New York Retail Explained

William Cary, then the commission’s director of preservation, told The Times then that 675 Sixth “is exactly the type of building we are trying to protect with the creation of the district. These buildings are being opened up after literally being sealed up for years.’’

There were doubters. “Fifth Avenue has turned into the boutique part of the area,” a broker told The Times in 1990. “On Sixth Avenue, nothing seems to have happened. … It’s not what we’d deem a high-traffic area.” The asking rents were $25 per square foot, 20 percent higher than the average for the area. The owner of a lot across the street and one block up from 675 Sixth was more optimistic. “I am pretty certain that in the decade we’ve just entered, Sixth Avenue will be all developed between Ladies’ Mile and mid-Manhattan.”

And the rest is (fairly recent) history. Mattel signed on as the anchor tenant, and, with a team of consultants, Chelsea Green converted it to office space, keeping the exterior of the brick and concrete Beaux-Arts building, originally designed by DeLemos & Cordes, in as close to its original form as possible.

Barnes & Noble took the ground floor in 1994 and propelled big-box retail in the area, one of the few in Manhattan with floor plates large enough for such stores. Bed, Bath & Beyond, the Container Store and others have followed nearby.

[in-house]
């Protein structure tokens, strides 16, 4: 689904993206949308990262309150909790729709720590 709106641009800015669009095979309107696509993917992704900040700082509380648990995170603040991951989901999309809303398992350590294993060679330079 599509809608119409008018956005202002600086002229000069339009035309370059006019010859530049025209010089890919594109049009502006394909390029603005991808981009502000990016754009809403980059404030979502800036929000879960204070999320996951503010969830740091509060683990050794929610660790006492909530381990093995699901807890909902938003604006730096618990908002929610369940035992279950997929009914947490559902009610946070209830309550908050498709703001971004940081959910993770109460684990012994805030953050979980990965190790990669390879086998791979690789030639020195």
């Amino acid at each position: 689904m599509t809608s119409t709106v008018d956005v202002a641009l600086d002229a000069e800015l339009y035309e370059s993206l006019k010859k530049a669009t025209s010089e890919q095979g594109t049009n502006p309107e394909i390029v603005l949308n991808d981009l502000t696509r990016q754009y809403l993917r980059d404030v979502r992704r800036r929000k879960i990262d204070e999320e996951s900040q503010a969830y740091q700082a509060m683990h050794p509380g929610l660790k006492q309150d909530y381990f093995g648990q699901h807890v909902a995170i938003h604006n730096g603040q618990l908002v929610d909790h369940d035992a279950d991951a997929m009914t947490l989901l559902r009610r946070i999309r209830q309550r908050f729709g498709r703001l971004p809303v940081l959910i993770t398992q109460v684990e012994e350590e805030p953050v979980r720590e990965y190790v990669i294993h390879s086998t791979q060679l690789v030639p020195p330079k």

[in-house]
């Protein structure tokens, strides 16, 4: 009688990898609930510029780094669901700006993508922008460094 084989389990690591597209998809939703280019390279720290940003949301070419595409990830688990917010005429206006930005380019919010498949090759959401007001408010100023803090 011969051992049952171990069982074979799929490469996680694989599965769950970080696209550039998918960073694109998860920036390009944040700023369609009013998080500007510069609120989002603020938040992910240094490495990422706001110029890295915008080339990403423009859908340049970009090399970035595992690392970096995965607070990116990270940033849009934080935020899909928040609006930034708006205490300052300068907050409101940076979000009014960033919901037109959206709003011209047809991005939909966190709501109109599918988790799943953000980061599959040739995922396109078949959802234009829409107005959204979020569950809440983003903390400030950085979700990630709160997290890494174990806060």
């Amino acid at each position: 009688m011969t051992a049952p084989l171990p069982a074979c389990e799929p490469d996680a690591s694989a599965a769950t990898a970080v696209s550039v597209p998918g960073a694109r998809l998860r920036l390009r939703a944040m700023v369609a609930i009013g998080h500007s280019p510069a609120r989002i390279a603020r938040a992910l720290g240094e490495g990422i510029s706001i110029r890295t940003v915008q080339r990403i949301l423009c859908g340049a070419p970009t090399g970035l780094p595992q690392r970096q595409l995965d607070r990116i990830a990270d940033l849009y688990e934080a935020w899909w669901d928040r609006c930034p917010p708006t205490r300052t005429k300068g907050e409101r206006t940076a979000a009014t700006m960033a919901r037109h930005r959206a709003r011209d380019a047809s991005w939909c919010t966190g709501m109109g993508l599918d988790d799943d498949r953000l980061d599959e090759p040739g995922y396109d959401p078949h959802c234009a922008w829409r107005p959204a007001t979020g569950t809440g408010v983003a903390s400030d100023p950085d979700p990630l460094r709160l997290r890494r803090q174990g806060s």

The building still houses Mattel’s showroom and eastern regional offices as well as design offices for the Gap, and soon enough, it will birth New York’s fifth Trader Joe’s. The ground floor will now be multi-tenant (though Trader Joe’s had the option to take the whole thing, Mr. Alterman, the broker, says they indicated it was “a little much”). And although the rent is around $200 per square foot, the 5,000 to 6,000 shoppers that Mr. Alterman believes Trader Joe’s will bring per day should sweeten the deal. He estimates the occupancy rate for the whole building to be at about 95 percent.
A recent move by the Gap to 40 Worth, in a deal brokered by Newmark Knight Frank this September, will leave many open floors in 2012.

Still, Trader Joe’s is starting construction as soon as the first of the year, with an opening slated for as early as next spring. And, if their Union Square location is any indication, never underestimate the power of cheap hummus to move feet.

gvoien@observer.com

New York Retail Explained